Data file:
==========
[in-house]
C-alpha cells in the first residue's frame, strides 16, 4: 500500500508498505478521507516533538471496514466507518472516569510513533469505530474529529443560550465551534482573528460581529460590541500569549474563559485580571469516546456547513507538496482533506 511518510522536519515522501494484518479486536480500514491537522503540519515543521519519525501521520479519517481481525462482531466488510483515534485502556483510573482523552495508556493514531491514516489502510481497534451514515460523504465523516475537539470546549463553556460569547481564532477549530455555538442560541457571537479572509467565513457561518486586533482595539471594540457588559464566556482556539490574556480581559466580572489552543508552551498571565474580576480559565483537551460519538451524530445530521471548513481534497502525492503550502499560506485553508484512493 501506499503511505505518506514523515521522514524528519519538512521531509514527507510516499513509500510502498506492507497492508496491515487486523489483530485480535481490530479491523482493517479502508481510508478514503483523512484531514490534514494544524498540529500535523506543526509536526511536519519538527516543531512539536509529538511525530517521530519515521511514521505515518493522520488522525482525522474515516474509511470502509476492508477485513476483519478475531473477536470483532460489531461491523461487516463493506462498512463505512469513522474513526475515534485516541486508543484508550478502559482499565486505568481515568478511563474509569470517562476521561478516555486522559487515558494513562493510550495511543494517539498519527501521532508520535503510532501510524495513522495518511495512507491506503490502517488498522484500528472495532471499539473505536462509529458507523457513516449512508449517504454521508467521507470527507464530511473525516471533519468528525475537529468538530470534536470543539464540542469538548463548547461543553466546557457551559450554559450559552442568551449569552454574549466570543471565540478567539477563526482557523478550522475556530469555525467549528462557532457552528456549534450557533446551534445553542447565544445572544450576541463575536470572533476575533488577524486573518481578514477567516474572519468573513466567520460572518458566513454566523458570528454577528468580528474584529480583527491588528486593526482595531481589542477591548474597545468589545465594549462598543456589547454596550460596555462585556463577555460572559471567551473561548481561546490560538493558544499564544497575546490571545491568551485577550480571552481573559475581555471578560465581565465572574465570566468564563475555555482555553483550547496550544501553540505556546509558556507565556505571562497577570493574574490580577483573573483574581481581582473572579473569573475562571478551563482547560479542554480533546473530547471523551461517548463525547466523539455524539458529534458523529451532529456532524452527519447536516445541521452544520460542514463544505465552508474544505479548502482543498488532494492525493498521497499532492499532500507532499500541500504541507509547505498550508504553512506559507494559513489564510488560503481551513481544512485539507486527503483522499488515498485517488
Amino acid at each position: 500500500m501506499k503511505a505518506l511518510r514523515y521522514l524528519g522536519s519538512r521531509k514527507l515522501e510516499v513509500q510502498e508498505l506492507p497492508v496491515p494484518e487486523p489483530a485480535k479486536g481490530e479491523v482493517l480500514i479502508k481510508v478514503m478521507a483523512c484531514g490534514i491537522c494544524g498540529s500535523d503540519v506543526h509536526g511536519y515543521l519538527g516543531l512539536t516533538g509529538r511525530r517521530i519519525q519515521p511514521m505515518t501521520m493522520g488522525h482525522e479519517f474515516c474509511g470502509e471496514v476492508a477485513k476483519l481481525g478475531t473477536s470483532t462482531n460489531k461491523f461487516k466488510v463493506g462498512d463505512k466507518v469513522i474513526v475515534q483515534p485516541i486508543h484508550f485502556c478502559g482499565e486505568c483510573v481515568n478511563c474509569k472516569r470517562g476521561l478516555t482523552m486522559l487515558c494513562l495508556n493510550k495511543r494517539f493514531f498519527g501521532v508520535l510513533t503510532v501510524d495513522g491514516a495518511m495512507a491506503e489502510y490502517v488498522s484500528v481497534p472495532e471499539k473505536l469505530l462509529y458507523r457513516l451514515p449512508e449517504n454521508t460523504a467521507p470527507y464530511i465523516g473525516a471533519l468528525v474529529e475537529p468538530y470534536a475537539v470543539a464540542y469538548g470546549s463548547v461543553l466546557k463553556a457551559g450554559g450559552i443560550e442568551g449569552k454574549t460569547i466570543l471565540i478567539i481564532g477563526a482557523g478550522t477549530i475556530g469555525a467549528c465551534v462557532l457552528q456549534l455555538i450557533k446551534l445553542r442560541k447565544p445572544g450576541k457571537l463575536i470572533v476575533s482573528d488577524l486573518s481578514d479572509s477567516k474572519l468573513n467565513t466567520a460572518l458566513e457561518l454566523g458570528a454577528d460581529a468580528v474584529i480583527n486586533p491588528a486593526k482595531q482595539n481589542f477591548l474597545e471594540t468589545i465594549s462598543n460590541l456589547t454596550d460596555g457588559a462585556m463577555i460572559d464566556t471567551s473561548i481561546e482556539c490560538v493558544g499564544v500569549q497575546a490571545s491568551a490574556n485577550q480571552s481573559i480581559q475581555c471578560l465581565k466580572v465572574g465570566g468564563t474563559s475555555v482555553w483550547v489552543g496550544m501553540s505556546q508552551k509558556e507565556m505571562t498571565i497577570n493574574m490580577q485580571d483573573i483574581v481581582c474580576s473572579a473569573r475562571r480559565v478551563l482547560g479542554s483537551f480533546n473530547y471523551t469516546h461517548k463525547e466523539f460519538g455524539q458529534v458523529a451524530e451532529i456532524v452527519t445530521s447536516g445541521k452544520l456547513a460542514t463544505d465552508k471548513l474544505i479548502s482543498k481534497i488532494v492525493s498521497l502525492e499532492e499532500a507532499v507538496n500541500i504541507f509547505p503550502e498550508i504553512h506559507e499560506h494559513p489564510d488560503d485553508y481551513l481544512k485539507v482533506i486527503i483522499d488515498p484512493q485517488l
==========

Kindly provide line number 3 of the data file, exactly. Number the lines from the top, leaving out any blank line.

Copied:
Amino acid at each position: 500500500m501506499k503511505a505518506l511518510r514523515y521522514l524528519g522536519s519538512r521531509k514527507l515522501e510516499v513509500q510502498e508498505l506492507p497492508v496491515p494484518e487486523p489483530a485480535k479486536g481490530e479491523v482493517l480500514i479502508k481510508v478514503m478521507a483523512c484531514g490534514i491537522c494544524g498540529s500535523d503540519v506543526h509536526g511536519y515543521l519538527g516543531l512539536t516533538g509529538r511525530r517521530i519519525q519515521p511514521m505515518t501521520m493522520g488522525h482525522e479519517f474515516c474509511g470502509e471496514v476492508a477485513k476483519l481481525g478475531t473477536s470483532t462482531n460489531k461491523f461487516k466488510v463493506g462498512d463505512k466507518v469513522i474513526v475515534q483515534p485516541i486508543h484508550f485502556c478502559g482499565e486505568c483510573v481515568n478511563c474509569k472516569r470517562g476521561l478516555t482523552m486522559l487515558c494513562l495508556n493510550k495511543r494517539f493514531f498519527g501521532v508520535l510513533t503510532v501510524d495513522g491514516a495518511m495512507a491506503e489502510y490502517v488498522s484500528v481497534p472495532e471499539k473505536l469505530l462509529y458507523r457513516l451514515p449512508e449517504n454521508t460523504a467521507p470527507y464530511i465523516g473525516a471533519l468528525v474529529e475537529p468538530y470534536a475537539v470543539a464540542y469538548g470546549s463548547v461543553l466546557k463553556a457551559g450554559g450559552i443560550e442568551g449569552k454574549t460569547i466570543l471565540i478567539i481564532g477563526a482557523g478550522t477549530i475556530g469555525a467549528c465551534v462557532l457552528q456549534l455555538i450557533k446551534l445553542r442560541k447565544p445572544g450576541k457571537l463575536i470572533v476575533s482573528d488577524l486573518s481578514d479572509s477567516k474572519l468573513n467565513t466567520a460572518l458566513e457561518l454566523g458570528a454577528d460581529a468580528v474584529i480583527n486586533p491588528a486593526k482595531q482595539n481589542f477591548l474597545e471594540t468589545i465594549s462598543n460590541l456589547t454596550d460596555g457588559a462585556m463577555i460572559d464566556t471567551s473561548i481561546e482556539c490560538v493558544g499564544v500569549q497575546a490571545s491568551a490574556n485577550q480571552s481573559i480581559q475581555c471578560l465581565k466580572v465572574g465570566g468564563t474563559s475555555v482555553w483550547v489552543g496550544m501553540s505556546q508552551k509558556e507565556m505571562t498571565i497577570n493574574m490580577q485580571d483573573i483574581v481581582c474580576s473572579a473569573r475562571r480559565v478551563l482547560g479542554s483537551f480533546n473530547y471523551t469516546h461517548k463525547e466523539f460519538g455524539q458529534v458523529a451524530e451532529i456532524v452527519t445530521s447536516g445541521k452544520l456547513a460542514t463544505d465552508k471548513l474544505i479548502s482543498k481534497i488532494v492525493s498521497l502525492e499532492e499532500a507532499v507538496n500541500i504541507f509547505p503550502e498550508i504553512h506559507e499560506h494559513p489564510d488560503d485553508y481551513l481544512k485539507v482533506i486527503i483522499d488515498p484512493q485517488l